There Is No Secret Formula
There is no secret formula to reading the Bible. We simply open it up and take it one sentence at a time. But reading and understanding the Bible are not necessarily easy. Some people have spent a lifetime studying the Bible. Yet, anyone can cultivate an ever-deepening knowledge of the Bible.
How? Here are five important ways to read the Bible. We should read the Bible reverently, contextually, in a Christ-centered way, communally, and repeatedly.
1. Read reverently.
The Bible is God’s Word to humankind, revealing heaven’s great plan of salvation. Scripture comes to us from above, calling for reverence. While human authors were used to write God’s revelation, the Bible is not ultimately a book by humans. It is from heaven. We are to follow the Thessalonians, who “received the word of God . . . not as the word of men but as what it really is, the word of God” (1 Thess. 2:13).
As we read, then, we are to be under the Word of God, not over it. We must “receive with meekness the implanted word” (James 1:21; cf. John 12:48). When God’s commands contradict our desires, we must submit to what God has revealed, receiving in humility the Bible in its entirety, whatever it says. Such is the reverence called for by the sacredness of Scripture.
2. Read contextually.
We must have some knowledge of the Bible itself and the times in which it was written. This happens by reading the text in its literary and historical context.
Concerning literary context, the Bible consists of narrative, poetry, prophecy, and so on. We must read with sensitivity to what kind of passage we are reading. We must also read every text in the flow of the book as a whole, remembering the purposes for which the author wrote. Concerning historical context, various sections of the Bible were written during certain periods in history and reflect specific cultural backgrounds. Due to this historical distance, we ought to sit under sound preaching and consult various resources that help us in our study, such as commentaries.
3. Read Christ-centeredly.
Next, we must never forget the Bible’s “big story.” The whole Bible is about Jesus Christ—who he is and what he came to do. The Old Testament anticipates Jesus, and the New Testament reveals Jesus. Every book contributes to the message of a holy God’s saving mercy in Christ. While not every Old Testament passage explicitly anticipates Christ, every text moves the story toward its climax in Jesus (Luke 24:27, 44; John 5:39, 46).
From Genesis to Revelation, one storyline holds the Bible together. The themes of this storyline are creation, fall, redemption, and restoration. These themes are not equal in length—most of the Bible is given to unfolding the third of these, the great drama of redemption through Jesus Christ. But this redemption is set against the backdrop of creation and the fall and will find its completion in restoration and final judgment, when the original creation is restored to what it was always intended to be. The Old Testament develops this storyline, preparing for Jesus, and the New Testament fulfills it, portraying Jesus. As we read the Old and New Testaments through the lens of redemption in Christ, we will understand the whole Bible as God wants us to.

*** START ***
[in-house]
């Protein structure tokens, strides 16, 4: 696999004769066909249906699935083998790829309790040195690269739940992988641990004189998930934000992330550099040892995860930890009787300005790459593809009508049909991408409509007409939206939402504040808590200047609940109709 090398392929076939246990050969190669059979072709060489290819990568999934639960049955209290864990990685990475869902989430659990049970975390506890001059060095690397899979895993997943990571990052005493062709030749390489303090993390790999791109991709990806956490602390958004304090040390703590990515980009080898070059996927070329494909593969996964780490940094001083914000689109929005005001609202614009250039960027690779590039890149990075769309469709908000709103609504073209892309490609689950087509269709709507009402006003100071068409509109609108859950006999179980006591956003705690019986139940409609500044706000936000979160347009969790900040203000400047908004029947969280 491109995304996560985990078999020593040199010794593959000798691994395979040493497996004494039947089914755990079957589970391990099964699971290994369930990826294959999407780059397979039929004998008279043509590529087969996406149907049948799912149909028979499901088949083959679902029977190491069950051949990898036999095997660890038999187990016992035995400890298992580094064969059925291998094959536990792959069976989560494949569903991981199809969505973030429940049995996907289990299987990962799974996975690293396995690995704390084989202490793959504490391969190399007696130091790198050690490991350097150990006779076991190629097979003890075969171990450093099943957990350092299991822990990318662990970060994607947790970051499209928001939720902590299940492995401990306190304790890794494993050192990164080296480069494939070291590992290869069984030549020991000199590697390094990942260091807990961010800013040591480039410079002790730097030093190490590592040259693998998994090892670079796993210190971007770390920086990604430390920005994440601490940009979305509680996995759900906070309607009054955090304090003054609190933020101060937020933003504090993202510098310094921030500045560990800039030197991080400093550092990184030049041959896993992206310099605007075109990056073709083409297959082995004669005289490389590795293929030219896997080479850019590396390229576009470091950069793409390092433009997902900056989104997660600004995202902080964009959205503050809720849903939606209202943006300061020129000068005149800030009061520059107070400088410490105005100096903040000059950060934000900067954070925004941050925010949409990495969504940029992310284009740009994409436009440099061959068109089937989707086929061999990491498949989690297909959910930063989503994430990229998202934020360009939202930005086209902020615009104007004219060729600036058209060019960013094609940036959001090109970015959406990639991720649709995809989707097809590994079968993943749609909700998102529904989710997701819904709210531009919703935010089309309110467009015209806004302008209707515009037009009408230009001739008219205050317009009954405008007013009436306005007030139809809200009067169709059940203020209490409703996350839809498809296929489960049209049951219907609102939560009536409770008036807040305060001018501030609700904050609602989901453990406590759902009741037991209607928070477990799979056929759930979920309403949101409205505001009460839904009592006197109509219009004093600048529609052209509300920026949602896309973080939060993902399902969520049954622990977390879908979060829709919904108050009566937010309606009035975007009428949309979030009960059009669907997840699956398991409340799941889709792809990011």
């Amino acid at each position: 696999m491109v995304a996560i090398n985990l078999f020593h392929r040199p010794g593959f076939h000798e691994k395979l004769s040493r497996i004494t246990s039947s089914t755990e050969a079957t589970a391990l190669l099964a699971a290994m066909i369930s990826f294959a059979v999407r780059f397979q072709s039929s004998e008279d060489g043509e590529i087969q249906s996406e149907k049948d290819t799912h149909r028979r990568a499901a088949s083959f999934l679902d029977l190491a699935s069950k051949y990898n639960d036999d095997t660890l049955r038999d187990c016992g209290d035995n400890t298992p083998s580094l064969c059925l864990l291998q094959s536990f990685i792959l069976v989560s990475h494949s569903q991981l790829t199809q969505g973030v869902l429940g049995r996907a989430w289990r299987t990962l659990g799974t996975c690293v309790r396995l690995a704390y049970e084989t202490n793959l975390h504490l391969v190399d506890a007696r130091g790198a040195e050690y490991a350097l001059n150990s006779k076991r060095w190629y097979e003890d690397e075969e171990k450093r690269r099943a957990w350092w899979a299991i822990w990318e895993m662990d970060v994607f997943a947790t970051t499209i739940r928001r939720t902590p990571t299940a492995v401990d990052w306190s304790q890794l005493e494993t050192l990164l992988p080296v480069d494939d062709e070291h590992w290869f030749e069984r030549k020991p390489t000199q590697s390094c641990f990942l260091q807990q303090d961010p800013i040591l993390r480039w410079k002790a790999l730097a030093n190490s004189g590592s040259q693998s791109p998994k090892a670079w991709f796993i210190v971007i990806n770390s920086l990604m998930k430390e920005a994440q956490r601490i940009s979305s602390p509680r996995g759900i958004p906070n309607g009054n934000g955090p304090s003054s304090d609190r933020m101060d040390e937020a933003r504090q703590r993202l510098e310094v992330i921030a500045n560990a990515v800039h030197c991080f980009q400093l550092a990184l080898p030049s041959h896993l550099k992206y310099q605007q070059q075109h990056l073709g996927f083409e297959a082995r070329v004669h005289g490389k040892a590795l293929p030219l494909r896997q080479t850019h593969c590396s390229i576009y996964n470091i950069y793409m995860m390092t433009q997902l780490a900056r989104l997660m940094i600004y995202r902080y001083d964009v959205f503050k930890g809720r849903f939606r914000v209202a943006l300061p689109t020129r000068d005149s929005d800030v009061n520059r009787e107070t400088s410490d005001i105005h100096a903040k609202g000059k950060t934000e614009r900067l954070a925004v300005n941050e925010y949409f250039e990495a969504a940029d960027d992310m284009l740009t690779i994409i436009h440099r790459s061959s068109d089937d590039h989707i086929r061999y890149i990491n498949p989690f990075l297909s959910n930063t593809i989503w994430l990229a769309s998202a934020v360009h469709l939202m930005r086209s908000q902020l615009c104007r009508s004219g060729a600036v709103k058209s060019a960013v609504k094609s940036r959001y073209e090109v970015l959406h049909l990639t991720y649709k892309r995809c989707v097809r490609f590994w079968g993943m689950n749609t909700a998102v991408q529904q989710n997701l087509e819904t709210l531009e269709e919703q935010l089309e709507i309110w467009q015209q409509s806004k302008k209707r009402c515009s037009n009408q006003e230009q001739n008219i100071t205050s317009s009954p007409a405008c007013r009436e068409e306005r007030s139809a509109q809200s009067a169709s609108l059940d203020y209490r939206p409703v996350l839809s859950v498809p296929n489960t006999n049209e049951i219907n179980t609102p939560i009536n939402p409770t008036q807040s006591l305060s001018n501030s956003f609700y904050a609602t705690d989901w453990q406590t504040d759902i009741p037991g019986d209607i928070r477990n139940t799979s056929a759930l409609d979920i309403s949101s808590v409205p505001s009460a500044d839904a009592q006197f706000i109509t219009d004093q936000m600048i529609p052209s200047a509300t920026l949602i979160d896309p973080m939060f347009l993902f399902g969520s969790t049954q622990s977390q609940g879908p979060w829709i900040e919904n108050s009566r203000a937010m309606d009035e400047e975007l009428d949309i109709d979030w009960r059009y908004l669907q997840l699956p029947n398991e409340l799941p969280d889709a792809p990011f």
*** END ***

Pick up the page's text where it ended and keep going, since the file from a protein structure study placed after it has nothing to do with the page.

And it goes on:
The whole Bible is about Jesus Christ—who he is and what he came to do.
4. Read communally.
The Bible is not to be read in isolation. Yes, God has given each of his people the privilege of reading and understanding the Bible. Indeed, the Christian who does not set aside time regularly to study Scripture will be impoverished. Yet scriptural nourishment is received not only in individual study but also through corporate study.
This happens mainly through the preaching of Scripture by those called and equipped by God (Eph. 4:11–14; 2 Tim. 4:1–2). The Bible is also to be read and understood through believers’ discussing the text in a mutually illuminating and sharpening way (Acts 13:15; 17:11; Heb. 4:11–12; 10:24–25).
5. Read repeatedly.
Finally, in order to understand the Bible with increasing depth over a lifetime, we must read it repeatedly. As God’s life-giving Word, it must be read and meditated on with great care, over and over (Ps. 119:15, 48). As we grow in our knowledge of Scripture, every verse becomes clearer and more meaningful. Unlike other books, which we read and finish, believers never “finish” reading the Bible. As with physical food, we must eat spiritual food each day to be spiritually healthy.
As we read the Bible in sacred reverence, with sensitivity to its literary and historical context, seeing Jesus as the point of the whole Bible, in a community of faith, and with unceasing and meditative repetition, we will grow as faithful readers of God’s Holy Word.
This article is adapted from the ESV New Christian’s Bible.
As Christians, we believe the Bible is the very word of God, and it’s pivotal that we spend time knowing and loving him through it.
We speak often in the church about how Christianity is a religion of the heart. It is right to speak of Christianity in this way, but not exclusively in this way.
To the degree that sin remains within us, we all seek to find in the Bible what we want it to say rather than what it actually does say.